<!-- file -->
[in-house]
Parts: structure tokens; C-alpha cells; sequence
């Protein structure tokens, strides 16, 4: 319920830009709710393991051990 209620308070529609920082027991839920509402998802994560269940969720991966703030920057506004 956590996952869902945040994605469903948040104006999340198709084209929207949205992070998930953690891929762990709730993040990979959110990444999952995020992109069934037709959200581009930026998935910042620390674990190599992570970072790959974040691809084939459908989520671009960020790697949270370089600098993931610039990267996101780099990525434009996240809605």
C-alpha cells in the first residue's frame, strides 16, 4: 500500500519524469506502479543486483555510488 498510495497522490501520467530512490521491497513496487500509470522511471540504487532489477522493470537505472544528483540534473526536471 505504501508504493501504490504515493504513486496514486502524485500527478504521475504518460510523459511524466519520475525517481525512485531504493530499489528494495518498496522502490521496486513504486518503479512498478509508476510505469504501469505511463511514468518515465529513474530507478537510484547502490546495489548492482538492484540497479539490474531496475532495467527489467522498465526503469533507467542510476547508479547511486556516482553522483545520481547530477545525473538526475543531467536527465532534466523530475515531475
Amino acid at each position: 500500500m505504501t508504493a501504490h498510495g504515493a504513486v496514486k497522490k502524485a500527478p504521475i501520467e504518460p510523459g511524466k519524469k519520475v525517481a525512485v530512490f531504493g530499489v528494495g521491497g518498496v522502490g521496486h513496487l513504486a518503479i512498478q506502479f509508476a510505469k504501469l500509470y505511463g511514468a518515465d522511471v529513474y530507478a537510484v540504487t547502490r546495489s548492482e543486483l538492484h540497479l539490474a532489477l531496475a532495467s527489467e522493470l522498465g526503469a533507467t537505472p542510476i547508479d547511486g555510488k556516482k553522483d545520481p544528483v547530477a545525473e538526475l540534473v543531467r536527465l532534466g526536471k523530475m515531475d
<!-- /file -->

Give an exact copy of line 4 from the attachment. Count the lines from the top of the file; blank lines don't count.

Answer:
C-alpha cells in the first residue's frame, strides 16, 4: 500500500519524469506502479543486483555510488 498510495497522490501520467530512490521491497513496487500509470522511471540504487532489477522493470537505472544528483540534473526536471 505504501508504493501504490504515493504513486496514486502524485500527478504521475504518460510523459511524466519520475525517481525512485531504493530499489528494495518498496522502490521496486513504486518503479512498478509508476510505469504501469505511463511514468518515465529513474530507478537510484547502490546495489548492482538492484540497479539490474531496475532495467527489467522498465526503469533507467542510476547508479547511486556516482553522483545520481547530477545525473538526475543531467536527465532534466523530475515531475